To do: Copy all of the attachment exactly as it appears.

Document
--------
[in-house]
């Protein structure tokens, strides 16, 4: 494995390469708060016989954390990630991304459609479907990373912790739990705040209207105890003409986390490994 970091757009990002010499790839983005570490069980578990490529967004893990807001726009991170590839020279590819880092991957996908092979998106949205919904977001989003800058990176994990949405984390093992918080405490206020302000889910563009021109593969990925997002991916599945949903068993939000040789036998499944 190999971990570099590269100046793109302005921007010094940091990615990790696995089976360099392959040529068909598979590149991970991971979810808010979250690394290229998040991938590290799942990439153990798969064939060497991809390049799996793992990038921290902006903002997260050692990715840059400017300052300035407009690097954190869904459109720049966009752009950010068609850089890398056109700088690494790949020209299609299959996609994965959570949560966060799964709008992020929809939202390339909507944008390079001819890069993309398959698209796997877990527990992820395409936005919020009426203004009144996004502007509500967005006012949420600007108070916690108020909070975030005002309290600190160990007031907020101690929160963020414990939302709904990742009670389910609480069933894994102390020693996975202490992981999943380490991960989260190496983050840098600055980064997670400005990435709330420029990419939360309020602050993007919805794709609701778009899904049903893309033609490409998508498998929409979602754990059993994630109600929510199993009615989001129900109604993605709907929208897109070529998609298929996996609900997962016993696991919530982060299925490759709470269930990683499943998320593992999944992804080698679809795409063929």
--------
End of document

[in-house]
């Protein structure tokens, strides 16, 4: 494995390469708060016989954390990630991304459609479907990373912790739990705040209207105890003409986390490994 970091757009990002010499790839983005570490069980578990490529967004893990807001726009991170590839020279590819880092991957996908092979998106949205919904977001989003800058990176994990949405984390093992918080405490206020302000889910563009021109593969990925997002991916599945949903068993939000040789036998499944 190999971990570099590269100046793109302005921007010094940091990615990790696995089976360099392959040529068909598979590149991970991971979810808010979250690394290229998040991938590290799942990439153990798969064939060497991809390049799996793992990038921290902006903002997260050692990715840059400017300052300035407009690097954190869904459109720049966009752009950010068609850089890398056109700088690494790949020209299609299959996609994965959570949560966060799964709008992020929809939202390339909507944008390079001819890069993309398959698209796997877990527990992820395409936005919020009426203004009144996004502007509500967005006012949420600007108070916690108020909070975030005002309290600190160990007031907020101690929160963020414990939302709904990742009670389910609480069933894994102390020693996975202490992981999943380490991960989260190496983050840098600055980064997670400005990435709330420029990419939360309020602050993007919805794709609701778009899904049903893309033609490409998508498998929409979602754990059993994630109600929510199993009615989001129900109604993605709907929208897109070529998609298929996996609900997962016993696991919530982060299925490759709470269930990683499943998320593992999944992804080698679809795409063929």